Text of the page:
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Nick Cunningham

Nick Cunningham

Nick Cunningham is an independent journalist, covering oil and gas, energy and environmental policy, and international politics. He is based in Portland, Oregon. 

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Tighter Inventories Give Oil Markets Hope

Oil traders continue to look beyond the escalating U.S.-China trade war, bidding up oil prices as they watch tightening inventories.

Crude prices have gained this week on the back of a questionable hope that the U.S. and China may dial down the trade war, but also because of some more familiar movements in EIA data. The agency showed a massive 10-million-barrel drawdown in crude oil stocks last week, significantly more than the market had assumed. Unlike in prior reports that tended to offer mixed signals, this one also showed a 2.1-million-barrel drop in gasoline inventories, and a similar-sized drawdown in distillate fuel stocks. Putting it altogether, it was a decidedly bullish report.

That eased concerns, at least temporarily, that the slowing global economy would leave the market suffering from a surplus.

“Oil markets are broadly balanced at the moment, benefiting from the typical seasonal acceleration in demand,” said Martijn Rats, global oil strategist at Morgan Stanley.

The EIA data added some evidence to the prevailing forecasts from major market watchers that the supply/demand picture is set to tighten in the second half of the year. For instance, the International Energy Agency (IEA) currently sees oil demand growing by 1.1 million barrels per day (mb/d) in 2019. But in the first five months of the year, demand only grew by 520,000 bpd over the same period a year earlier.

In order for the full-year forecast to bear out, demand needs to dramatically accelerate in the second half of 2019. The IEA projects year-on-year demand growth on the order of 1.2 mb/d in the third quarter and 1.9 mb/d in the fourth. The fourth quarter figure looks larger than might otherwise be the case because demand dipped in the fourth quarter of 2018, making the year-on-year forecast look abnormally large. Nevertheless, the point is that the agency is banking on a strong global economy and strong demand to tighten up oil market balances in the last few months of 2019. Related: Trump Feeds Oil Markets False Hope

The agency acknowledged the shaky foundation of this forecast, not least because the U.S.-China trade war could send the global economy into a recession. “The outlook is fragile with a greater likelihood of a downward revision than an upward one,” the IEA said in its August Oil Market Report. “In the meantime, the short term market balance has been tightened slightly by the reduction in supply from OPEC countries.”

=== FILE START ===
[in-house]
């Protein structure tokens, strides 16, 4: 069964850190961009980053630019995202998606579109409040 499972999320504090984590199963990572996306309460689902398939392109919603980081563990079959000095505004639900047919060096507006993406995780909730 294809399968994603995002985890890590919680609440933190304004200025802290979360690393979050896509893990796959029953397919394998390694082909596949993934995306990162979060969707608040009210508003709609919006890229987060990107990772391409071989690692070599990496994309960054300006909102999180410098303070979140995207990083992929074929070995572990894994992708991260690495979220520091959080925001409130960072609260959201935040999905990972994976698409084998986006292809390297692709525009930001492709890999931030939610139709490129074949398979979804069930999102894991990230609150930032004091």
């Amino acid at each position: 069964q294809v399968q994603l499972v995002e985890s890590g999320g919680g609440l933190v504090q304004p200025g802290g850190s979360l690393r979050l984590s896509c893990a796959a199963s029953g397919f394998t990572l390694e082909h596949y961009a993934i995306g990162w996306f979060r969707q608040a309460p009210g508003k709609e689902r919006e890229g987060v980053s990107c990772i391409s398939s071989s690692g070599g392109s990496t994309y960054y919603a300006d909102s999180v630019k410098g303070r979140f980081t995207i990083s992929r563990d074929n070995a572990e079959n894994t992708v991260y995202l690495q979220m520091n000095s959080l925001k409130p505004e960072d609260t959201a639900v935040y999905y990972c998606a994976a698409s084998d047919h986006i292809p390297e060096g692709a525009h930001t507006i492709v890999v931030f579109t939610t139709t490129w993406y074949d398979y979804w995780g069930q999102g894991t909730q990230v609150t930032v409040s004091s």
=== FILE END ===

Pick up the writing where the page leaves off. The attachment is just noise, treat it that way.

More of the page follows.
The IEA said that cuts from OPEC+, led by strong reductions from Saudi Arabia, will lead to inventory declines in the second half of 2019. “In a clear sign of its determination to support market re-balancing, Saudi Arabia’s production was 0.7 mb/d lower than the level allowed by the output agreement,” the IEA said earlier this month. “If the July level of OPEC crude oil production at 29.7 mb/d is maintained through 2019, the implied stock draw in 2H19 is 0.7 mb/d, helped also by a slower rate of non-OPEC production growth.”

For now, OPEC+ countries are doing their part. Even Russia has signaled its ongoing support. “Russian Energy Minister Novak has reasserted Russia’s commitment to OPEC’s voluntary production cuts. Good production discipline in OPEC+, coupled with good demand, is likely to support the oil price,” Commerzbank said in a note on Wednesday.

WTI has rebounded to the mid-$50s and Brent has climbed back above $60 per barrel for the time being. But unless the global economy resumes stronger growth, it all may turn out to be temporary affair, something even forecasters at OPEC and the IEA acknowledge.

Market tightness is a “temporary phenomenon because our outlook for very strong non-OPEC production growth next year is unaltered at 2.2 mb/d. Under our current assumptions, in 2020, the oil market will be well supplied,” the IEA said in its August report. “Well supplied” is a very diplomatic way of referring to rather sizable glut that looms for 2020.

By Nick Cunningham of Oilprice.com

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